The scene at Arlington National Cemetery is simple, and the burial service that will begin momentarily will be brief and intimate, in contrast to the epic memorial service and funeral Mass of Friday night and earlier Saturday.
Senator Edward M. Kennedy's gravesite is on a slope, about 20 feet off Sheridan Drive, in Section 45 of the cemetery. It is exactly 100 feet from the site of his brother Robert F. Kennedy's grave, which now sits in the middle of a Kennedy grave arc, with the John F. Kennedy eternal flame at the far point.
Cemetery superintendent John C. Metzler Jr. said he was contacted by Kennedy staff a few weeks ago to discuss burial options, but no decisions were made until the day of the senator's death. He said he had accompanied Kennedy on many visits to his brothers' graves.
The grave was excavated at 7 a.m. Saturday. A small platform with two rows of chairs, seven in front and eight back, is positioned next to it. Mr. Metzler said workers broke an irrigation line while they were digging the hole.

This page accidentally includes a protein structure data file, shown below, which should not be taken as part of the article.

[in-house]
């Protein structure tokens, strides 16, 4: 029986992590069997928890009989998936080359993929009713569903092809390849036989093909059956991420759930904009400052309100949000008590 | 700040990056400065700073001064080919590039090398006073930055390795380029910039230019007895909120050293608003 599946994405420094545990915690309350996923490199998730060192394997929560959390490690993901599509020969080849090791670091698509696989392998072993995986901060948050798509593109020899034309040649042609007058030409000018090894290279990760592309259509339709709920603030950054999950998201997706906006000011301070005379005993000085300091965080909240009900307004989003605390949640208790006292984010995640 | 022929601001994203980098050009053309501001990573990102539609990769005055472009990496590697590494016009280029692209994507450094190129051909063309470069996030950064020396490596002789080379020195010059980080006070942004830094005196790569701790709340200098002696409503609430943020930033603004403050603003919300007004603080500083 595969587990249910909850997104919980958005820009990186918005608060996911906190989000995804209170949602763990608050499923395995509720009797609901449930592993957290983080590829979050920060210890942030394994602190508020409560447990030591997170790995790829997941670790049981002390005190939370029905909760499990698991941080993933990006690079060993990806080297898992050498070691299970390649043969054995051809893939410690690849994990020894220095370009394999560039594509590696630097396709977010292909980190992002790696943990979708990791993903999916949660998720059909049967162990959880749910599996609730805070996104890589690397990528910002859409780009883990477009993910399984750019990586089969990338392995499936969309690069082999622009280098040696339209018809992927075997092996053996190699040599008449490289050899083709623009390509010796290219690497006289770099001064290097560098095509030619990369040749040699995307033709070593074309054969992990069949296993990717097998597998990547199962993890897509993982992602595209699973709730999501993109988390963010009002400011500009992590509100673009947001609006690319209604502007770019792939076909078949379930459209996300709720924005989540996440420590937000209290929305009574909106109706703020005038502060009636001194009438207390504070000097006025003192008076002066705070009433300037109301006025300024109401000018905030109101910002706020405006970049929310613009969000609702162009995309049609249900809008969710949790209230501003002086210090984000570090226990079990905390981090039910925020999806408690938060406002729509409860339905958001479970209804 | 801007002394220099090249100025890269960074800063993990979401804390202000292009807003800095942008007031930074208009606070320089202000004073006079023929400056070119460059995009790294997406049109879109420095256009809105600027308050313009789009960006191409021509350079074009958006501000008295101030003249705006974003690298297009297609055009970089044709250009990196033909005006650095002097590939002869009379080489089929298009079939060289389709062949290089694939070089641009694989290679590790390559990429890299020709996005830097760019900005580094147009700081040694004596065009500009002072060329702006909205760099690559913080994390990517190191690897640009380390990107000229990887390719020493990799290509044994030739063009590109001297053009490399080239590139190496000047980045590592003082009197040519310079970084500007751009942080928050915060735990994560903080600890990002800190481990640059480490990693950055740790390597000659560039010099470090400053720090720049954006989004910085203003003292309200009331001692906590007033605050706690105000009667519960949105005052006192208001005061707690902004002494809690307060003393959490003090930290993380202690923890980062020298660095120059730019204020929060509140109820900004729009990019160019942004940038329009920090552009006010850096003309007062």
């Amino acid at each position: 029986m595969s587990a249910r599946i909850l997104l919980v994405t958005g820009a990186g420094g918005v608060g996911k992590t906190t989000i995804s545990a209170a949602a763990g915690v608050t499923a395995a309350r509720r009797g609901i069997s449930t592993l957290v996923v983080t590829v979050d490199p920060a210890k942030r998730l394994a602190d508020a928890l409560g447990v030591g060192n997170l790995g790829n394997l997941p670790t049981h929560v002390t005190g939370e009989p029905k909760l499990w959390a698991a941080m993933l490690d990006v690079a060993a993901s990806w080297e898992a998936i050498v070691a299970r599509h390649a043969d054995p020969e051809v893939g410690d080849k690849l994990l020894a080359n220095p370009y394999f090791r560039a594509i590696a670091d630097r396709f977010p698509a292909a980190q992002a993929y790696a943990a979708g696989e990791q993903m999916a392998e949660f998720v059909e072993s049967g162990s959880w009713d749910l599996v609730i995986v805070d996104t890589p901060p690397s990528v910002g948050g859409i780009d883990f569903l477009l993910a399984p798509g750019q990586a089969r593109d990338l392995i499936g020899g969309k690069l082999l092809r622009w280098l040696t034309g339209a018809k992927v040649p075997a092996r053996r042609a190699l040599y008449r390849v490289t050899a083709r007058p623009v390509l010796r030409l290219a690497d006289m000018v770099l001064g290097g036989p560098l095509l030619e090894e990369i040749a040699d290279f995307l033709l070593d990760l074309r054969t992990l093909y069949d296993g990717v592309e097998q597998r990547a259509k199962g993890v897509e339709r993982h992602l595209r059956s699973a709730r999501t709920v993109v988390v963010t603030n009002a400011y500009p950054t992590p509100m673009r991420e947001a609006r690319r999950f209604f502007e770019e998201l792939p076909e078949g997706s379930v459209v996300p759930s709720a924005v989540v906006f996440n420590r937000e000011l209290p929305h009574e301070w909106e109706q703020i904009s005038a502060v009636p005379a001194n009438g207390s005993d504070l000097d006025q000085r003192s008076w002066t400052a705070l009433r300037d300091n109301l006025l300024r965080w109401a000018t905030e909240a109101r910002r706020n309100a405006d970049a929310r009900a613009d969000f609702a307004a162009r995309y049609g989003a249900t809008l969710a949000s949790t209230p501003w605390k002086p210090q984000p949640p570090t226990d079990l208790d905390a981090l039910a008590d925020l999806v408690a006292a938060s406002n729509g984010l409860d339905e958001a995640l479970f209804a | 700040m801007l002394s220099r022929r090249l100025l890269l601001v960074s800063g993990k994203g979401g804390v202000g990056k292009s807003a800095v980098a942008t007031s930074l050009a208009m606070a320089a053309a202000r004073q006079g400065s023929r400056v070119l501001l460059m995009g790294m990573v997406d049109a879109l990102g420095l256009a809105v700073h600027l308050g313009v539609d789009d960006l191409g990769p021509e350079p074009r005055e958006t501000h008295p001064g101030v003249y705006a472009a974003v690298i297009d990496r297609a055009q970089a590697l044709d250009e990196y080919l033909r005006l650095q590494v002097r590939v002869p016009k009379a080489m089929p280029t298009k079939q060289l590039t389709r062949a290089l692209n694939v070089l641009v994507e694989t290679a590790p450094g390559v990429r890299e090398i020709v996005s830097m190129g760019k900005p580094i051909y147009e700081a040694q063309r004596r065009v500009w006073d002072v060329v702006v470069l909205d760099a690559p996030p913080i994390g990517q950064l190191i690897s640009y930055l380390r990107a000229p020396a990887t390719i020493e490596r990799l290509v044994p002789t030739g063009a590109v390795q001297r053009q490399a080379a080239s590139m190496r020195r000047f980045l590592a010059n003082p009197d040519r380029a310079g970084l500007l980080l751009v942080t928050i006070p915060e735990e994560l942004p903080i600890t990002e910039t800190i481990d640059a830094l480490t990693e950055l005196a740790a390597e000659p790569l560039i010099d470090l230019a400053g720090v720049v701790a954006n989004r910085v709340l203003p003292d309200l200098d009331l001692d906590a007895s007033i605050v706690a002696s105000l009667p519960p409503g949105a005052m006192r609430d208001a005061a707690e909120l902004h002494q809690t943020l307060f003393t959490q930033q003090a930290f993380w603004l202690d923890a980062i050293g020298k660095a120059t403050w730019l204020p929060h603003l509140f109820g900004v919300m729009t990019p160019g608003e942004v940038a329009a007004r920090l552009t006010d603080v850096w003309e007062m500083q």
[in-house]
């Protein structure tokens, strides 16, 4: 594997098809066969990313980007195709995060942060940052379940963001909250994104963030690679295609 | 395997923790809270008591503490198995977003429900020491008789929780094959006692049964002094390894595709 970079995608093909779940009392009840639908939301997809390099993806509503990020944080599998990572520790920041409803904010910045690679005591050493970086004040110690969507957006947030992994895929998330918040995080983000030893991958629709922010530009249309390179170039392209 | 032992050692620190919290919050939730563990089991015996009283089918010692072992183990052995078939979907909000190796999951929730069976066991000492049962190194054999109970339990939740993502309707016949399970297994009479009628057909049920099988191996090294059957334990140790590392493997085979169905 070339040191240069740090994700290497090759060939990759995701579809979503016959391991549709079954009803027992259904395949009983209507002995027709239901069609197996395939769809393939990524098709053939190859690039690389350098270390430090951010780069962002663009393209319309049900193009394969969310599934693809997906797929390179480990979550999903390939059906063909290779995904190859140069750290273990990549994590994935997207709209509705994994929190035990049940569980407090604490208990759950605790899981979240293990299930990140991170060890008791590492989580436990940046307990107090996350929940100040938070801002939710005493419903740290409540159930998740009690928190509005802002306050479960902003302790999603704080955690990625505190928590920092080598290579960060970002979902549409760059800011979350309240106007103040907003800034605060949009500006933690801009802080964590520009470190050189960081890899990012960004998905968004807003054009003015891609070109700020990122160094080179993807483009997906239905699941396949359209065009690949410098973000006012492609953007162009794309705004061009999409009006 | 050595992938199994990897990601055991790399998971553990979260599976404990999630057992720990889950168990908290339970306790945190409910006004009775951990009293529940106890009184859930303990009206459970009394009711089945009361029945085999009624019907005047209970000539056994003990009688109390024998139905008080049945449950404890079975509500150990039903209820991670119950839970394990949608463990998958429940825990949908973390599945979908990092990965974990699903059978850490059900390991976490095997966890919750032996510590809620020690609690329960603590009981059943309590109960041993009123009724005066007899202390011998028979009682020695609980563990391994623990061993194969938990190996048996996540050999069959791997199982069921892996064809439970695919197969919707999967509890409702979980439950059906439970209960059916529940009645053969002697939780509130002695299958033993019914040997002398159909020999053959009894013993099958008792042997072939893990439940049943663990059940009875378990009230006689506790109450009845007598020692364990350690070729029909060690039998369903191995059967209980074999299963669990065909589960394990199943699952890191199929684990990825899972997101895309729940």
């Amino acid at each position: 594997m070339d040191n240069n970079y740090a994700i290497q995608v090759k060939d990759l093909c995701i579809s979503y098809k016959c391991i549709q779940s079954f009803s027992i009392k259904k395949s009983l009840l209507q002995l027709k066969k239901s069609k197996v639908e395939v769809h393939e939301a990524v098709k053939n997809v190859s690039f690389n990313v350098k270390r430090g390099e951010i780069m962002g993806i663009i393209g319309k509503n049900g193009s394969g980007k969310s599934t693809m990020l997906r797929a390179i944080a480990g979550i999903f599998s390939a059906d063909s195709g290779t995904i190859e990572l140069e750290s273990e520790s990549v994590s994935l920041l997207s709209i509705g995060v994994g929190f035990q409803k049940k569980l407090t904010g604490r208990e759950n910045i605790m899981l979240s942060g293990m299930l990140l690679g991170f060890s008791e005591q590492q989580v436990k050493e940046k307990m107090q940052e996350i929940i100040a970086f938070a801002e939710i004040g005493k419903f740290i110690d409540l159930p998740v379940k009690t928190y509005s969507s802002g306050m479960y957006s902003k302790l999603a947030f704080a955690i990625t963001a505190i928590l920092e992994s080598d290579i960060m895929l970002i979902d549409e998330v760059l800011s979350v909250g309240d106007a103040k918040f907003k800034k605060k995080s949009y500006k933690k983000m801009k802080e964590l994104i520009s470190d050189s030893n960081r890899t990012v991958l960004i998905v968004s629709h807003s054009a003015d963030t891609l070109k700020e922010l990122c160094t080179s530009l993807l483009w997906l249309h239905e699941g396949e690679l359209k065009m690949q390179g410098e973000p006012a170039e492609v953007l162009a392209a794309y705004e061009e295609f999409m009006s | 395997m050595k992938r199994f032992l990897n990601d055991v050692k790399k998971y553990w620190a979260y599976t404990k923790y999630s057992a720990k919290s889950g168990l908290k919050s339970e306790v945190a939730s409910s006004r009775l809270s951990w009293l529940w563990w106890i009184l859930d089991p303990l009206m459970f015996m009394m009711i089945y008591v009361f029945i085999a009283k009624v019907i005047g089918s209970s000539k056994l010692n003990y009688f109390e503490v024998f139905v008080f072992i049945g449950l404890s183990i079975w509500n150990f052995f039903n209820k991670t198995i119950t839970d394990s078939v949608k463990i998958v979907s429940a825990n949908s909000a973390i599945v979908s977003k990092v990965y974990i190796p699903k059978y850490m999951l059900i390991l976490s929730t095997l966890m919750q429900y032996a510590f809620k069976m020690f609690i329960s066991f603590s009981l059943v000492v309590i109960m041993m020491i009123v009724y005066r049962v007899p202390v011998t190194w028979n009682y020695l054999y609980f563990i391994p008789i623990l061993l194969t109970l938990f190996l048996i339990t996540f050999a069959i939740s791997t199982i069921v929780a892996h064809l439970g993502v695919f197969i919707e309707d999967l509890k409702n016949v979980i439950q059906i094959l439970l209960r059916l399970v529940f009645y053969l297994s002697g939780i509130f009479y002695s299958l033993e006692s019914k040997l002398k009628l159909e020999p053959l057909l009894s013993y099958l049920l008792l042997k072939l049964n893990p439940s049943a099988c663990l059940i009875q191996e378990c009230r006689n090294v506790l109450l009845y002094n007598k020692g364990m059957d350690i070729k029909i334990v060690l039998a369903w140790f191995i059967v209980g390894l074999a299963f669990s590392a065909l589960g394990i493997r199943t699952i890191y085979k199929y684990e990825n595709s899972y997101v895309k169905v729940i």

The service is called the "Rite of Committal and Prayer of Commendation." The thick program is printed on marbled parchment with black ink. The flowers lining the stage are white hydrangea and the larger arrangements at either end of the platform also include white roses. The grave site is located between two maple trees.
The new Kennedy markers will be identical to those for RFK: a glossy white oak cross at the head of the grave and a white marble foot marker. It will read:
" Edward Moore Kennedy"
According to Metzler the Kennedy markers are the only two simple white crosses at the cemetery, and Section 45 is one of the only areas where crosses are permitted. The headstones in the surrounding area of the section are of all shapes and sizes, including larger granite crosses, in contrast to the simple white stones that dominate here.
Presiding over the short service is Cardinal Theodore McCarrick, a good friend of the senator. McCarrick enlisted Kennedy and House GOP leader John Boehner to help raise money for D.C. Catholic schools, and the two also saw each other socially from time to time, according to Jim Manley, former Kennedy spokesman.
The "three volleys" in the middle of the service will be fired by seven riflemen, a traditonal military funeral ritual, and not to be confused with a 21-gun salute, which is reserved for presidents. The casket will be carried by eight members from all five service branches, plus a commanding officer, who belong to the "joint casket team." The volleys will be fired by members of the U.S. Army, because Kennedy served two years in the Army after he was expelled from Harvard.